• 2007: My first acceptance to the CPSA Annual International Exhibition. I'm incredibly excited. It's a major goal of mine to get a piece into the annual show. It's my first time meeting many of the ScribbleTalkers in person. I find a local scanner/printer, Lizza Studios, and begin selling prints of my work directly from my website. I notice some of the ScribbleTalkers are using Neocolor II crayons (thanks, Ranjini!), and experiment with them.
  • 2008: After a DC115 group show, the gallery owner offers me a solo show. I sell my first original. My second acceptance in the Annual International show. I lead my first workshop as an instructor, and give a talk at my local art league.
  • 2009: Signature Status for my third CPSA acceptance. The same piece, Crescendo, is a finalist in the Artist's Magazine Annual Competition.
  • 2010: Second solo show, at Paper Kite Gallery. In a conversation with CPSA DC115 member, Susan Obaza, she asks why I don't submit to the Strokes of Genius books. I start submitting the following year. I create a Facebook page for my art.
  • 2011: 5 year merit award with CPSA. Opaline Dreams appears in Strokes of Genius 3. Somewhere near this time CPSA excludes Neocolors from the annual show, and I need to adjust my approach to work without them.
  • 2012: What a year! First, my daughter, Emma, is born. Daydreams appears in Strokes of Genius 4, and the Artist's Network posts it on their website for the book blurb. Colored Pencil Magazine asks me to do an article on the making of Daydreams. While perusing Dick Blick's website I discover Canson launched a new textured paper, Mi-Teintes Touch. I write a blog post reviewing it and, much to my surprise, Canson emails me a few days later and tells me they read my blog post. They hire me to do a freelance project creating artwork for a flyer advertising colored pencil on Mi-Teintes Touch. The Artist's Magazine contacts me and asks if I'd like to be featured in an article about colored pencil artists. Personally I think this was a series of fortunate events building off each other, exposure creating further exposure. I should note my entry into the 2012 CPSA Annual show was not accepted, although it would be accepted the next year in 2013 (different jurors each year - that's how the show works).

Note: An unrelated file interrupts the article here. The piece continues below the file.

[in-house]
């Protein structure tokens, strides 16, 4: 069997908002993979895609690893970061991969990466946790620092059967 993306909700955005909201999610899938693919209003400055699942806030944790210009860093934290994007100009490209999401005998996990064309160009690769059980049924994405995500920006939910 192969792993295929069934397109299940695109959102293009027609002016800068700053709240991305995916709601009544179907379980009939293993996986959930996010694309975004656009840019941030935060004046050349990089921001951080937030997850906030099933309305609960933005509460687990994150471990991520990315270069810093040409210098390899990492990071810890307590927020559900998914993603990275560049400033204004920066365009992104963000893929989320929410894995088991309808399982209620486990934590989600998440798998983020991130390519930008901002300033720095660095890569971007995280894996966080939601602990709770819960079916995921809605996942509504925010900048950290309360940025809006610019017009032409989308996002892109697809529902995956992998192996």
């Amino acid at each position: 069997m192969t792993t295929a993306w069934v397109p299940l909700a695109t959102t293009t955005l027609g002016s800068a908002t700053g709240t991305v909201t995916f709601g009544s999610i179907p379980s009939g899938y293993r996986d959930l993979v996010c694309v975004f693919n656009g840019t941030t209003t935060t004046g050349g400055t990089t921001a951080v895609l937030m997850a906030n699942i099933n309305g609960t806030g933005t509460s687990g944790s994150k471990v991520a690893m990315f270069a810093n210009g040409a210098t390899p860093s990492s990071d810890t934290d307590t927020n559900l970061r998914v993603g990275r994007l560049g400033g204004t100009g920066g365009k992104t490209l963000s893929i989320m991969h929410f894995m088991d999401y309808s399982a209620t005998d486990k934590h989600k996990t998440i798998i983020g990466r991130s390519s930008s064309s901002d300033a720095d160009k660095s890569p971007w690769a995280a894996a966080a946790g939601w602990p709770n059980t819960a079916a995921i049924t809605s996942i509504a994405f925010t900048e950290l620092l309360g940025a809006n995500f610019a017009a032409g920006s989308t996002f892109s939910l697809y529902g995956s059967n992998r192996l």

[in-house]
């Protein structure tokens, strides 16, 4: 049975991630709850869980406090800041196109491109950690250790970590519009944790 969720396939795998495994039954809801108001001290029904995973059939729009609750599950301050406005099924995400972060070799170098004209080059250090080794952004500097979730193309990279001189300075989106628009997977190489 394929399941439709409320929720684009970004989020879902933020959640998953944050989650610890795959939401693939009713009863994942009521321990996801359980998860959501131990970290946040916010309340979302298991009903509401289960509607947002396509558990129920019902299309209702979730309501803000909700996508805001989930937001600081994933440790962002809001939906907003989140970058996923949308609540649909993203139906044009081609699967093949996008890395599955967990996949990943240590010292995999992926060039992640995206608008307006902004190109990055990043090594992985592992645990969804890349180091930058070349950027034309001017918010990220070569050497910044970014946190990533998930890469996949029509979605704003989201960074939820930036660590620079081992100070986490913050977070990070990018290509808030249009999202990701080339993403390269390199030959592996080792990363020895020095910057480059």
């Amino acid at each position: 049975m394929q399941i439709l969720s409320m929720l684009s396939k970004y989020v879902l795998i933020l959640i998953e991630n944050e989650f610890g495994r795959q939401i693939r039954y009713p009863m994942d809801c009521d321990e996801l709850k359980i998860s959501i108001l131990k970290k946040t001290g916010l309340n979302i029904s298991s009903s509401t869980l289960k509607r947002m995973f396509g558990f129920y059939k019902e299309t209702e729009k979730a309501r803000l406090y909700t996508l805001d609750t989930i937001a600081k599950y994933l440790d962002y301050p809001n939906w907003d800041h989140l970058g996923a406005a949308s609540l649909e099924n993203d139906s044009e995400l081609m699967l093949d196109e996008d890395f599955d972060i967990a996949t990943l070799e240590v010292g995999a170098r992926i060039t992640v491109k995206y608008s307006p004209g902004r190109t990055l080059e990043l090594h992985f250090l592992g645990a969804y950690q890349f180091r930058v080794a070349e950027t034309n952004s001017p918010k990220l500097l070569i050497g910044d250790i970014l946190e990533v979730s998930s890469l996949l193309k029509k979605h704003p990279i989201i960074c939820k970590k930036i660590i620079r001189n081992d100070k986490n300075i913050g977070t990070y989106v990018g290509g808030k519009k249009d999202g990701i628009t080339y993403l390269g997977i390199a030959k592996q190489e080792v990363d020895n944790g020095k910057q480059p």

• 2013: In terms of drawing frequency, I slow down quite a bit after Emma's birth in 2012. The Artist's Magazine article is published in May 2013, and Hopes and Dreams is accepted in the CPSA show. Drawing Magazine contacts me and asks me to contribute to an article on colored pencil, using Cascade.
  • 2014: I create an Adobe Behance portfolio. I suspect this is how PencilKings found me. They hire me to create instructional videos for colored pencil. Colored Pencil Magazine contacts me for an article, and uses Adrift for the cover. North Light Books uses Adrift for the back cover of Art Journey: Portraits and Figures. Adrift is a finalist in the Artist's Magazine Annual competition, and the Artist's magazine asks me to be a spotlight artist in 2015.